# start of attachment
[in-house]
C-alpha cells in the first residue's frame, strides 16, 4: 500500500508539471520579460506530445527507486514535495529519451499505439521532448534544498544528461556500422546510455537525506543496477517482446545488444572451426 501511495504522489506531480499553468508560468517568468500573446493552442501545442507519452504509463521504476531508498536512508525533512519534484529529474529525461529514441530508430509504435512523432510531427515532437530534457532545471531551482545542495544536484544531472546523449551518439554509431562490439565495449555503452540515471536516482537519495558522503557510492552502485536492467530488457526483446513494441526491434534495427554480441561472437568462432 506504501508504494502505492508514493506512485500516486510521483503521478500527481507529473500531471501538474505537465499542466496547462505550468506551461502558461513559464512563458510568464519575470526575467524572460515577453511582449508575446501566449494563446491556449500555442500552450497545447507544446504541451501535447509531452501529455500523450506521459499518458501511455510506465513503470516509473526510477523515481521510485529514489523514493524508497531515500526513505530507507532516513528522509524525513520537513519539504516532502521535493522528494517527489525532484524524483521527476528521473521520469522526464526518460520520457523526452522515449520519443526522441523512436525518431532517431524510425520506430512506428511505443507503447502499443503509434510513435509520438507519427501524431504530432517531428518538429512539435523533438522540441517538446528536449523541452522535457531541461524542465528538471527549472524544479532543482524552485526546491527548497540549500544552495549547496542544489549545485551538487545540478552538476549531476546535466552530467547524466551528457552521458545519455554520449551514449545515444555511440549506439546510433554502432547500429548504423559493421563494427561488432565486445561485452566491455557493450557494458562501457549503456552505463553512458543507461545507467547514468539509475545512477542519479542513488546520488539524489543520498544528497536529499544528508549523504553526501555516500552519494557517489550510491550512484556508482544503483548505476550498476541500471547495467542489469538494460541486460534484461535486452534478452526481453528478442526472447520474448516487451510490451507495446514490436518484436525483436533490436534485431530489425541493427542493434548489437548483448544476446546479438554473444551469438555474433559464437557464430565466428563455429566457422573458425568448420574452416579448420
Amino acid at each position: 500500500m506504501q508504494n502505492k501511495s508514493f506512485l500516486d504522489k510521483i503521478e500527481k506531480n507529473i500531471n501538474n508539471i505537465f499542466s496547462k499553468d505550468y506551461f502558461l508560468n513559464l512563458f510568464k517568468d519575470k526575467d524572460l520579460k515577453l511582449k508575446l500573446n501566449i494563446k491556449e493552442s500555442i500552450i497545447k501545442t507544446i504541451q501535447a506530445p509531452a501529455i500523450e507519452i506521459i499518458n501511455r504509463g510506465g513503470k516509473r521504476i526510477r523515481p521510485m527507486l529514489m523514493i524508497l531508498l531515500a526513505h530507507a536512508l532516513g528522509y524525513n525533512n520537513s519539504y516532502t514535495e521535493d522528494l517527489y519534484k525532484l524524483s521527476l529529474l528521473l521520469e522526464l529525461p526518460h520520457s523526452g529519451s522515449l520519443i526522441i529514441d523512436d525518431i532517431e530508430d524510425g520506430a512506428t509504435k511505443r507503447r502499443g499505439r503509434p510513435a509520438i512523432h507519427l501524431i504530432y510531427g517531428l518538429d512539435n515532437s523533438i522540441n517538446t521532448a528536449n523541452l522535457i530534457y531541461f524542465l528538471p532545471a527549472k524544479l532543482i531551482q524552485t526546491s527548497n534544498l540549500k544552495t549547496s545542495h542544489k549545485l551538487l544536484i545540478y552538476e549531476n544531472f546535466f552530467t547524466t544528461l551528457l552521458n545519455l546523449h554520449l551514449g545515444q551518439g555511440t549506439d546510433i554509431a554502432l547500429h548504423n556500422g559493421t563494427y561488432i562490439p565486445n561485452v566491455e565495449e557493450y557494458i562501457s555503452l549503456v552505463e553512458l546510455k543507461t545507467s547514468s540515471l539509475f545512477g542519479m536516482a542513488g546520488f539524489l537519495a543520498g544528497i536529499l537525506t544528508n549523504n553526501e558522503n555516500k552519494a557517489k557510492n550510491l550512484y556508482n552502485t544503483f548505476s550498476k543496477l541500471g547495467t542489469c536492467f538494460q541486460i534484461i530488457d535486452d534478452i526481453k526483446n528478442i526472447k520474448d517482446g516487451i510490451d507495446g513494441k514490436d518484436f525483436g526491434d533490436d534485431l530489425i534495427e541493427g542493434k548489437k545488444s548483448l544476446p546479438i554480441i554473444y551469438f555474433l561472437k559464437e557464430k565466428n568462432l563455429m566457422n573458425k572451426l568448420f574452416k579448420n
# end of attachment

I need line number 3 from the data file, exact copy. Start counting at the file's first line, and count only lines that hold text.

Amino acid at each position: 500500500m506504501q508504494n502505492k501511495s508514493f506512485l500516486d504522489k510521483i503521478e500527481k506531480n507529473i500531471n501538474n508539471i505537465f499542466s496547462k499553468d505550468y506551461f502558461l508560468n513559464l512563458f510568464k517568468d519575470k526575467d524572460l520579460k515577453l511582449k508575446l500573446n501566449i494563446k491556449e493552442s500555442i500552450i497545447k501545442t507544446i504541451q501535447a506530445p509531452a501529455i500523450e507519452i506521459i499518458n501511455r504509463g510506465g513503470k516509473r521504476i526510477r523515481p521510485m527507486l529514489m523514493i524508497l531508498l531515500a526513505h530507507a536512508l532516513g528522509y524525513n525533512n520537513s519539504y516532502t514535495e521535493d522528494l517527489y519534484k525532484l524524483s521527476l529529474l528521473l521520469e522526464l529525461p526518460h520520457s523526452g529519451s522515449l520519443i526522441i529514441d523512436d525518431i532517431e530508430d524510425g520506430a512506428t509504435k511505443r507503447r502499443g499505439r503509434p510513435a509520438i512523432h507519427l501524431i504530432y510531427g517531428l518538429d512539435n515532437s523533438i522540441n517538446t521532448a528536449n523541452l522535457i530534457y531541461f524542465l528538471p532545471a527549472k524544479l532543482i531551482q524552485t526546491s527548497n534544498l540549500k544552495t549547496s545542495h542544489k549545485l551538487l544536484i545540478y552538476e549531476n544531472f546535466f552530467t547524466t544528461l551528457l552521458n545519455l546523449h554520449l551514449g545515444q551518439g555511440t549506439d546510433i554509431a554502432l547500429h548504423n556500422g559493421t563494427y561488432i562490439p565486445n561485452v566491455e565495449e557493450y557494458i562501457s555503452l549503456v552505463e553512458l546510455k543507461t545507467s547514468s540515471l539509475f545512477g542519479m536516482a542513488g546520488f539524489l537519495a543520498g544528497i536529499l537525506t544528508n549523504n553526501e558522503n555516500k552519494a557517489k557510492n550510491l550512484y556508482n552502485t544503483f548505476s550498476k543496477l541500471g547495467t542489469c536492467f538494460q541486460i534484461i530488457d535486452d534478452i526481453k526483446n528478442i526472447k520474448d517482446g516487451i510490451d507495446g513494441k514490436d518484436f525483436g526491434d533490436d534485431l530489425i534495427e541493427g542493434k548489437k545488444s548483448l544476446p546479438i554480441i554473444y551469438f555474433l561472437k559464437e557464430k565466428n568462432l563455429m566457422n573458425k572451426l568448420f574452416k579448420n